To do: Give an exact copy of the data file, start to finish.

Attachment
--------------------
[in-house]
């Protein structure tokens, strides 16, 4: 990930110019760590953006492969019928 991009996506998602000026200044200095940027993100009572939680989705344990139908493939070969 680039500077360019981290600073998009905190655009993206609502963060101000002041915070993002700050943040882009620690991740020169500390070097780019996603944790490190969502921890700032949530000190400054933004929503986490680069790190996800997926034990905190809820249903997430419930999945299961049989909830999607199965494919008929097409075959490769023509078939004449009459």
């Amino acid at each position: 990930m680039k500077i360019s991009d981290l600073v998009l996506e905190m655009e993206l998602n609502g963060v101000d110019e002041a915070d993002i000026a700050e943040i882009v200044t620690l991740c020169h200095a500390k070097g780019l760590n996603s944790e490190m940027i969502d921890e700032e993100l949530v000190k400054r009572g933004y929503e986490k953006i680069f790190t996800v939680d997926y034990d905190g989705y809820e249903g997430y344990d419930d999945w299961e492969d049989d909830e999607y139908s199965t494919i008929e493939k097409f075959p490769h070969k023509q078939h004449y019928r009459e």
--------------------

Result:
[in-house]
């Protein structure tokens, strides 16, 4: 990930110019760590953006492969019928 991009996506998602000026200044200095940027993100009572939680989705344990139908493939070969 680039500077360019981290600073998009905190655009993206609502963060101000002041915070993002700050943040882009620690991740020169500390070097780019996603944790490190969502921890700032949530000190400054933004929503986490680069790190996800997926034990905190809820249903997430419930999945299961049989909830999607199965494919008929097409075959490769023509078939004449009459």
């Amino acid at each position: 990930m680039k500077i360019s991009d981290l600073v998009l996506e905190m655009e993206l998602n609502g963060v101000d110019e002041a915070d993002i000026a700050e943040i882009v200044t620690l991740c020169h200095a500390k070097g780019l760590n996603s944790e490190m940027i969502d921890e700032e993100l949530v000190k400054r009572g933004y929503e986490k953006i680069f790190t996800v939680d997926y034990d905190g989705y809820e249903g997430y344990d419930d999945w299961e492969d049989d909830e999607y139908s199965t494919i008929e493939k097409f075959p490769h070969k023509q078939h004449y019928r009459e």